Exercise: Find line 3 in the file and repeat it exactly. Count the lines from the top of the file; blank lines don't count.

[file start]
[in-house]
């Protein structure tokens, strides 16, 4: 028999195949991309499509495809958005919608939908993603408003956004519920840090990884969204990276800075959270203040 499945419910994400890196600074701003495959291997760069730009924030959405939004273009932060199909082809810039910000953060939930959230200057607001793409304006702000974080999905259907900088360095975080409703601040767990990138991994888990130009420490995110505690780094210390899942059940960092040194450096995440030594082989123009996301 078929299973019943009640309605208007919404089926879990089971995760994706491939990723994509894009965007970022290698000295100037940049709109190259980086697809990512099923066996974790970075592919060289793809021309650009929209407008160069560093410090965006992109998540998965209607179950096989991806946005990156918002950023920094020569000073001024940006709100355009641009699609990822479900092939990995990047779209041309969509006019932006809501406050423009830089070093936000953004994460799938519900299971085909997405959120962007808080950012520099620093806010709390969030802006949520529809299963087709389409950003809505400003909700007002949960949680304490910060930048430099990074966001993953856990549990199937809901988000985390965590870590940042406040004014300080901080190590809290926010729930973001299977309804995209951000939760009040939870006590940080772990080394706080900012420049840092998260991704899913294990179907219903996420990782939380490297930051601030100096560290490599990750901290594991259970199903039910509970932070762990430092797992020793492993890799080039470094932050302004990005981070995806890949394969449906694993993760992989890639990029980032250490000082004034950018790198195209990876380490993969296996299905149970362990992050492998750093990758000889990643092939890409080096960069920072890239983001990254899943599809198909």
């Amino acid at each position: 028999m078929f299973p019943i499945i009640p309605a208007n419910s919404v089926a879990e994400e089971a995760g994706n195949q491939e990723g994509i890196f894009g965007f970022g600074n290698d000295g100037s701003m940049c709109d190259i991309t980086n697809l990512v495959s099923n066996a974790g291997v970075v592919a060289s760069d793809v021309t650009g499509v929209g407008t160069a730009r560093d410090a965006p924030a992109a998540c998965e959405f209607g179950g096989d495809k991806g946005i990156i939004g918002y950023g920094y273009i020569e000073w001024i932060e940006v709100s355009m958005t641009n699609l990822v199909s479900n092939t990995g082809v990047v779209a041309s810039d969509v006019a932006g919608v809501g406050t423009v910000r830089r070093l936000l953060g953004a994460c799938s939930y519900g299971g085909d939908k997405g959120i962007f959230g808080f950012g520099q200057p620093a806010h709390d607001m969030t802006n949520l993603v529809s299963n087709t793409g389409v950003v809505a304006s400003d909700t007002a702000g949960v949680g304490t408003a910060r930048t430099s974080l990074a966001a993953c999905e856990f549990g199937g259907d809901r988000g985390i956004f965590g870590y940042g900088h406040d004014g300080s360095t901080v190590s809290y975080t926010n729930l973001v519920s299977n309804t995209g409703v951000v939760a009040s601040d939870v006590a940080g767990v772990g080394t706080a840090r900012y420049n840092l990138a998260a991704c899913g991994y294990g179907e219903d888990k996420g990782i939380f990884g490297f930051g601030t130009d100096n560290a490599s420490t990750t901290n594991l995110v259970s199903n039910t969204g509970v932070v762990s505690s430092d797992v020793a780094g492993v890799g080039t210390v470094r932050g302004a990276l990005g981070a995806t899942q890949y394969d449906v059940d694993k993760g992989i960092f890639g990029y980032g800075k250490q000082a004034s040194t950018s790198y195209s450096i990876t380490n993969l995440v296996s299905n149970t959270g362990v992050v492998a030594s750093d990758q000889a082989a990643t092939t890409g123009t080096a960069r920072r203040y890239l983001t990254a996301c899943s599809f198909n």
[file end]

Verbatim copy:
């Amino acid at each position: 028999m078929f299973p019943i499945i009640p309605a208007n419910s919404v089926a879990e994400e089971a995760g994706n195949q491939e990723g994509i890196f894009g965007f970022g600074n290698d000295g100037s701003m940049c709109d190259i991309t980086n697809l990512v495959s099923n066996a974790g291997v970075v592919a060289s760069d793809v021309t650009g499509v929209g407008t160069a730009r560093d410090a965006p924030a992109a998540c998965e959405f209607g179950g096989d495809k991806g946005i990156i939004g918002y950023g920094y273009i020569e000073w001024i932060e940006v709100s355009m958005t641009n699609l990822v199909s479900n092939t990995g082809v990047v779209a041309s810039d969509v006019a932006g919608v809501g406050t423009v910000r830089r070093l936000l953060g953004a994460c799938s939930y519900g299971g085909d939908k997405g959120i962007f959230g808080f950012g520099q200057p620093a806010h709390d607001m969030t802006n949520l993603v529809s299963n087709t793409g389409v950003v809505a304006s400003d909700t007002a702000g949960v949680g304490t408003a910060r930048t430099s974080l990074a966001a993953c999905e856990f549990g199937g259907d809901r988000g985390i956004f965590g870590y940042g900088h406040d004014g300080s360095t901080v190590s809290y975080t926010n729930l973001v519920s299977n309804t995209g409703v951000v939760a009040s601040d939870v006590a940080g767990v772990g080394t706080a840090r900012y420049n840092l990138a998260a991704c899913g991994y294990g179907e219903d888990k996420g990782i939380f990884g490297f930051g601030t130009d100096n560290a490599s420490t990750t901290n594991l995110v259970s199903n039910t969204g509970v932070v762990s505690s430092d797992v020793a780094g492993v890799g080039t210390v470094r932050g302004a990276l990005g981070a995806t899942q890949y394969d449906v059940d694993k993760g992989i960092f890639g990029y980032g800075k250490q000082a004034s040194t950018s790198y195209s450096i990876t380490n993969l995440v296996s299905n149970t959270g362990v992050v492998a030594s750093d990758q000889a082989a990643t092939t890409g123009t080096a960069r920072r203040y890239l983001t990254a996301c899943s599809f198909n």